The keyword static when used at the file scope means that the symbol is local to the translation unit that it was defined in, so you could have a static variable or a static function that was only visible inside a single source file.

static no longer means anything when you have only one translation unit. If you define a static variable or function in bar.c, the compiler will happily allow you to reference them in foo.c (assuming bar.c was included before foo.c).

From what I’ve gathered, this is the number one reason that many people think jumbo builds are bad. They absolutely hate the idea of everything becoming global.

Possible Solution

The best solution I’ve come up with is a sort of pseudo-namespace scheme. It won’t stop someone from intentionally referencing something intended to be static, but it will at least help with accidental usage.

For example, let’s say bar.c had a static variable called tender and a static function called hop. In the normal scheme it would look like this:

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/* bar.c */

static int tender;

static void hop(void);

void bar(void)
{
	tender = 5;
	hop();
}

If something in foo.c tried to reference either of those it would get an undeclared identifier error.

For the single translation unit, we can put all of the static variables into a struct with the file name, and we can prefix each static function as well.

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/* bar.c */

static struct {
	int tender;
} priv_bar;

static void priv_bar__hop(void);

void bar(void)
{
	priv_bar.tender = 5;
	priv_bar__hop();
}

A C++ solution might be to use a special namespace.

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/* bar.cpp */

namespace priv_bar {
	static int tender;
	static void hop(void);
}

void bar(void)
{
	priv_bar::tender = 5;
	priv_bar::hop();
}

A different file could then have their own variable named tender or function named hop() without clashing with this one. It’s not perfect but it helps prevent accidents.

I still use the static keyword so that the variables are initialized to zero, and so that behavior would be as expected if I decided to stop using the jumbo build.

Compile Everything Every Time

The separate compilation and linking steps of multiple translation units means that you only have to compile a source file if it’s changed since the last time you compiled it. If you’re actively working in foo.c, and you run the build, it will leave everything else alone and compile only foo.c.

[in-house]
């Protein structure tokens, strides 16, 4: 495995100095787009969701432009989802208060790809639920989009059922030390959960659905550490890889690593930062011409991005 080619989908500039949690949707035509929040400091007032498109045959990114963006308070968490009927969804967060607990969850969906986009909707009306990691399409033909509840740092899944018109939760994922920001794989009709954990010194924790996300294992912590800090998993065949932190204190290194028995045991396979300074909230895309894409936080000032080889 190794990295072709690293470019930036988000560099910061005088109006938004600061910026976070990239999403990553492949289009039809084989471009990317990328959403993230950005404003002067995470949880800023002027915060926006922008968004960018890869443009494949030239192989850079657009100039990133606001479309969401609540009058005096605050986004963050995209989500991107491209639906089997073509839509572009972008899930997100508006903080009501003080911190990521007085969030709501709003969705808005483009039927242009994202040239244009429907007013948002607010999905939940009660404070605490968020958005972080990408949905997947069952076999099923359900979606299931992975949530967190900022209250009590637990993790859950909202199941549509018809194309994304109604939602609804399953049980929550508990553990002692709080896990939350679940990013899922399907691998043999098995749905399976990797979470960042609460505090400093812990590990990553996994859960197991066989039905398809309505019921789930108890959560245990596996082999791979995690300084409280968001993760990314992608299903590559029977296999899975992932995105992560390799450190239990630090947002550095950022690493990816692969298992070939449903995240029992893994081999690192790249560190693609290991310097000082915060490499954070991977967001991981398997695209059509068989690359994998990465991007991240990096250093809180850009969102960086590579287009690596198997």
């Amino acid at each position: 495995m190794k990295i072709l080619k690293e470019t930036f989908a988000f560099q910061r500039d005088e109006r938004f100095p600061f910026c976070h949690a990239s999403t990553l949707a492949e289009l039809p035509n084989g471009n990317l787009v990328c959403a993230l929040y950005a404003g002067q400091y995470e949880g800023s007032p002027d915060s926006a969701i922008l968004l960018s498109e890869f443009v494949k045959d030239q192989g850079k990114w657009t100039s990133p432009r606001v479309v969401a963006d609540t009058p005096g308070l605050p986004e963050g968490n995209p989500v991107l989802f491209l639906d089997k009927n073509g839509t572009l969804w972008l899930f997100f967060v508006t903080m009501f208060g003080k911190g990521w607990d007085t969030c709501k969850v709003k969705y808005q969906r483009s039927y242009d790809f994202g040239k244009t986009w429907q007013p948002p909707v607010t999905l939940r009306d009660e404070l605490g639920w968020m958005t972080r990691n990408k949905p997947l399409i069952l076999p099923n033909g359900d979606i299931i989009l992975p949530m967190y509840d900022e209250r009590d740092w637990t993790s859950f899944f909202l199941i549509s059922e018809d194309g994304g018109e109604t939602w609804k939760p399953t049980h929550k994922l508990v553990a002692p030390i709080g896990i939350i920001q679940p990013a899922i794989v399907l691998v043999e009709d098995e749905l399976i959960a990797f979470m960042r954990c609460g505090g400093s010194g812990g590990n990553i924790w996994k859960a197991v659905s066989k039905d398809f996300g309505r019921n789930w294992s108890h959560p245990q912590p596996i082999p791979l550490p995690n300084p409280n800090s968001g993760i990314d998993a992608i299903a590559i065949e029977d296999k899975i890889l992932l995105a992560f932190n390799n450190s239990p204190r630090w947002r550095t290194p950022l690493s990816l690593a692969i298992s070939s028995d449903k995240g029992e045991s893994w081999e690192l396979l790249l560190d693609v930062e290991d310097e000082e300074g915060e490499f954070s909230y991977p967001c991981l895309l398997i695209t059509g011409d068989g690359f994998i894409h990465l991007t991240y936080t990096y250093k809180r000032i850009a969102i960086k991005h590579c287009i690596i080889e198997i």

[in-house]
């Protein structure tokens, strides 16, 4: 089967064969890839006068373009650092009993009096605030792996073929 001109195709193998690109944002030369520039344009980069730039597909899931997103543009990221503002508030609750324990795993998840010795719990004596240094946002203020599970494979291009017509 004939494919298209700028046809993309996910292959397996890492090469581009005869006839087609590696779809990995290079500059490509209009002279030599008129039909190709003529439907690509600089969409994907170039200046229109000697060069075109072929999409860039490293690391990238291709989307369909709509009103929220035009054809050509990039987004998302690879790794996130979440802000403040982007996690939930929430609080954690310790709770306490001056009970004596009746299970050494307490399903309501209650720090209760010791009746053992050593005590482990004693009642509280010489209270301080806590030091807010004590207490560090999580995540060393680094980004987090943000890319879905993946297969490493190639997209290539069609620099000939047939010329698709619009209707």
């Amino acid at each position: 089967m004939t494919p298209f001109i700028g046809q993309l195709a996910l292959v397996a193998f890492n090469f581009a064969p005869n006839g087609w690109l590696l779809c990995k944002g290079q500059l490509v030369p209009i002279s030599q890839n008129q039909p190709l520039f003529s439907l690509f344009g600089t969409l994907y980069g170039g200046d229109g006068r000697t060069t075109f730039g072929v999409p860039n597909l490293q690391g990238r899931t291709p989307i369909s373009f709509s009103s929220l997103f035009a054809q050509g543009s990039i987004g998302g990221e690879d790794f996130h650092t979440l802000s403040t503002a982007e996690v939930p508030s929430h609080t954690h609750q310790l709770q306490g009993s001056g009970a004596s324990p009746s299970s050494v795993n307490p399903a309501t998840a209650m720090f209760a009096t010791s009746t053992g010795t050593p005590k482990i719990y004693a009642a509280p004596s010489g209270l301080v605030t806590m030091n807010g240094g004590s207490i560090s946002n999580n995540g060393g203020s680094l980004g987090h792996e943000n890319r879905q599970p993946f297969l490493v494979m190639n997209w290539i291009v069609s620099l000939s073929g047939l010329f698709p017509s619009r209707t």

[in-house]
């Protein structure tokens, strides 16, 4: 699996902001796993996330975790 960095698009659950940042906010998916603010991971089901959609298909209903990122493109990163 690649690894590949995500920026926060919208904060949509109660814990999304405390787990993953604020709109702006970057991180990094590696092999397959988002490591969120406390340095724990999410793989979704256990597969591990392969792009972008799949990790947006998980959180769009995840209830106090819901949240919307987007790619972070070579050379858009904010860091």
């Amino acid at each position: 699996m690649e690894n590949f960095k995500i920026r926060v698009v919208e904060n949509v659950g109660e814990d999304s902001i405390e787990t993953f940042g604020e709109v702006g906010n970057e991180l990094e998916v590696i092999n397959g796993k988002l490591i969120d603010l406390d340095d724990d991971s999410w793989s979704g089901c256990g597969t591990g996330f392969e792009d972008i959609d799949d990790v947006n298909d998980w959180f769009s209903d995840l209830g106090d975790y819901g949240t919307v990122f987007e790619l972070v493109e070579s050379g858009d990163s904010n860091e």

Because all.c includes everything, making a change to foo.c means that bar.c will compile as well even though it hasn’t changed.

This seems to be the other reason that many people think jumbo builds are bad, likely because they’re working in large C++ projects that take an hour or more to build fresh while a partial compilation only takes five minutes (although I think even five minutes is way too long).

Possible Solution

You don’t have to literally have only one translation unit. You could have two, or four, or eight, or whatever number you want. You could put systems that rarely change into one translation unit and more actively developed systems into a different one. That would grant you the benefits of both, you just need to separate things appropriately.

No Parallel Compilation

You can no longer run one compiler per thread and compile multiple source files simultaneously, which means you’re wasting 119 threads of your monster Threadripper.

Possible Solution

Similar to the last, you can break your source tree up into multiple translation units so that you can use your processor more effectively.

More RAM Usage

This is unlikely to be much of an issue on most machines, but a sufficiently large project could consume a lot of RAM as all of the source is loaded into memory.

Possible Solution

Again, break your source tree up into multiple translation units. Experiment and see what works best for you.

Conclusion


I find the advantages of the jumbo build outweigh the disadvantages.

Because I work mostly in C and on smaller projects, I don’t really benefit from the faster compilation and linking.

What I love is the removal of header file juggling. I’ve always found the concept of header files to be a big pain in the ass and C’s biggest flaw.

I find it very irritating to have to edit two files for one module, to compile something only to realize I was missing an include, to worry about forward declaring structs, to always wonder if my list of includes per file is out of date after a refactor, etc.

I would encourage people to try it out on their own personal projects and see how they like it.

Discussion


Discuss here